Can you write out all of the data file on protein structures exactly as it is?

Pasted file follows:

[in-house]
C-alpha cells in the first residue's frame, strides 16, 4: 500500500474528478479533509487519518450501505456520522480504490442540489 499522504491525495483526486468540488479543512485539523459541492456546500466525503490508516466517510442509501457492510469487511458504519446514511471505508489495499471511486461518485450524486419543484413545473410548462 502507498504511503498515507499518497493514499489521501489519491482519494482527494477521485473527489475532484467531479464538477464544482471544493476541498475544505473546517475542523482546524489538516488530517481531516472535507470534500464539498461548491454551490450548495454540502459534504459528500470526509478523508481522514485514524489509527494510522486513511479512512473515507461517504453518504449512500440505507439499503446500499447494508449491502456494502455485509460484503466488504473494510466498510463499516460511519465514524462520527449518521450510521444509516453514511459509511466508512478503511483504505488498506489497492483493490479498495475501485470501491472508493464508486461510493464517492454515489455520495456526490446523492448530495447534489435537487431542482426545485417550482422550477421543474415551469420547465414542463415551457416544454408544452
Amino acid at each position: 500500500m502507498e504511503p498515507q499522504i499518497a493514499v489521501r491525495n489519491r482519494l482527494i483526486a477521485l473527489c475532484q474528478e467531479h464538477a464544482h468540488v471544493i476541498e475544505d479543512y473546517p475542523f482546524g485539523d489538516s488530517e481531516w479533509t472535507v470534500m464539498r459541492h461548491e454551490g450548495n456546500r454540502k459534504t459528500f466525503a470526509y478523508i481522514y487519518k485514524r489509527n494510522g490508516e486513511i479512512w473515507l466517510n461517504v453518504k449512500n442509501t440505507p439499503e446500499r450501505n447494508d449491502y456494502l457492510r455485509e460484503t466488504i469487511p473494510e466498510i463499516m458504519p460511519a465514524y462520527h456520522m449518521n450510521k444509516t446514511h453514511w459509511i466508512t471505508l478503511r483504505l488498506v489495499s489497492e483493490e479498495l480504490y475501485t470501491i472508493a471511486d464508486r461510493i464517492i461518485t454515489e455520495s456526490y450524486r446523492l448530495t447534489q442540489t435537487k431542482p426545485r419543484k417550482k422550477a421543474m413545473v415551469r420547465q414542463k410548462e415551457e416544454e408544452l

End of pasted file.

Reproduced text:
[in-house]
C-alpha cells in the first residue's frame, strides 16, 4: 500500500474528478479533509487519518450501505456520522480504490442540489 499522504491525495483526486468540488479543512485539523459541492456546500466525503490508516466517510442509501457492510469487511458504519446514511471505508489495499471511486461518485450524486419543484413545473410548462 502507498504511503498515507499518497493514499489521501489519491482519494482527494477521485473527489475532484467531479464538477464544482471544493476541498475544505473546517475542523482546524489538516488530517481531516472535507470534500464539498461548491454551490450548495454540502459534504459528500470526509478523508481522514485514524489509527494510522486513511479512512473515507461517504453518504449512500440505507439499503446500499447494508449491502456494502455485509460484503466488504473494510466498510463499516460511519465514524462520527449518521450510521444509516453514511459509511466508512478503511483504505488498506489497492483493490479498495475501485470501491472508493464508486461510493464517492454515489455520495456526490446523492448530495447534489435537487431542482426545485417550482422550477421543474415551469420547465414542463415551457416544454408544452
Amino acid at each position: 500500500m502507498e504511503p498515507q499522504i499518497a493514499v489521501r491525495n489519491r482519494l482527494i483526486a477521485l473527489c475532484q474528478e467531479h464538477a464544482h468540488v471544493i476541498e475544505d479543512y473546517p475542523f482546524g485539523d489538516s488530517e481531516w479533509t472535507v470534500m464539498r459541492h461548491e454551490g450548495n456546500r454540502k459534504t459528500f466525503a470526509y478523508i481522514y487519518k485514524r489509527n494510522g490508516e486513511i479512512w473515507l466517510n461517504v453518504k449512500n442509501t440505507p439499503e446500499r450501505n447494508d449491502y456494502l457492510r455485509e460484503t466488504i469487511p473494510e466498510i463499516m458504519p460511519a465514524y462520527h456520522m449518521n450510521k444509516t446514511h453514511w459509511i466508512t471505508l478503511r483504505l488498506v489495499s489497492e483493490e479498495l480504490y475501485t470501491i472508493a471511486d464508486r461510493i464517492i461518485t454515489e455520495s456526490y450524486r446523492l448530495t447534489q442540489t435537487k431542482p426545485r419543484k417550482k422550477a421543474m413545473v415551469r420547465q414542463k410548462e415551457e416544454e408544452l